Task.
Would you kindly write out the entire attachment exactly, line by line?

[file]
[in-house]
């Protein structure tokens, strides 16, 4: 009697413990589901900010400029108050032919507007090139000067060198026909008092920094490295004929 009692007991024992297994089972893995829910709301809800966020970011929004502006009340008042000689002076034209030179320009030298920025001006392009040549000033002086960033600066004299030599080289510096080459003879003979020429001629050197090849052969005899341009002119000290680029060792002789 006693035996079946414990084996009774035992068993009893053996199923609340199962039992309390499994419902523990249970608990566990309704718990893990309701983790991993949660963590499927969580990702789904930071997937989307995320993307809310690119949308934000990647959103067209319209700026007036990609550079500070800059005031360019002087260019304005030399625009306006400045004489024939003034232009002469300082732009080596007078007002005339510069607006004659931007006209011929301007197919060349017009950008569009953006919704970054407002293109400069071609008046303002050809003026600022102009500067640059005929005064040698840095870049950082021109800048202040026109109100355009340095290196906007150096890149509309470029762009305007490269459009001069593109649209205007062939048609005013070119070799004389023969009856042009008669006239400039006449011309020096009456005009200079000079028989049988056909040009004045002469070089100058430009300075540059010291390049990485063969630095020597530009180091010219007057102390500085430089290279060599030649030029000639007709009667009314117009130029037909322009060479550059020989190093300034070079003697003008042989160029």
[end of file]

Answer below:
[in-house]
């Protein structure tokens, strides 16, 4: 009697413990589901900010400029108050032919507007090139000067060198026909008092920094490295004929 009692007991024992297994089972893995829910709301809800966020970011929004502006009340008042000689002076034209030179320009030298920025001006392009040549000033002086960033600066004299030599080289510096080459003879003979020429001629050197090849052969005899341009002119000290680029060792002789 006693035996079946414990084996009774035992068993009893053996199923609340199962039992309390499994419902523990249970608990566990309704718990893990309701983790991993949660963590499927969580990702789904930071997937989307995320993307809310690119949308934000990647959103067209319209700026007036990609550079500070800059005031360019002087260019304005030399625009306006400045004489024939003034232009002469300082732009080596007078007002005339510069607006004659931007006209011929301007197919060349017009950008569009953006919704970054407002293109400069071609008046303002050809003026600022102009500067640059005929005064040698840095870049950082021109800048202040026109109100355009340095290196906007150096890149509309470029762009305007490269459009001069593109649209205007062939048609005013070119070799004389023969009856042009008669006239400039006449011309020096009456005009200079000079028989049988056909040009004045002469070089100058430009300075540059010291390049990485063969630095020597530009180091010219007057102390500085430089290279060599030649030029000639007709009667009314117009130029037909322009060479550059020989190093300034070079003697003008042989160029």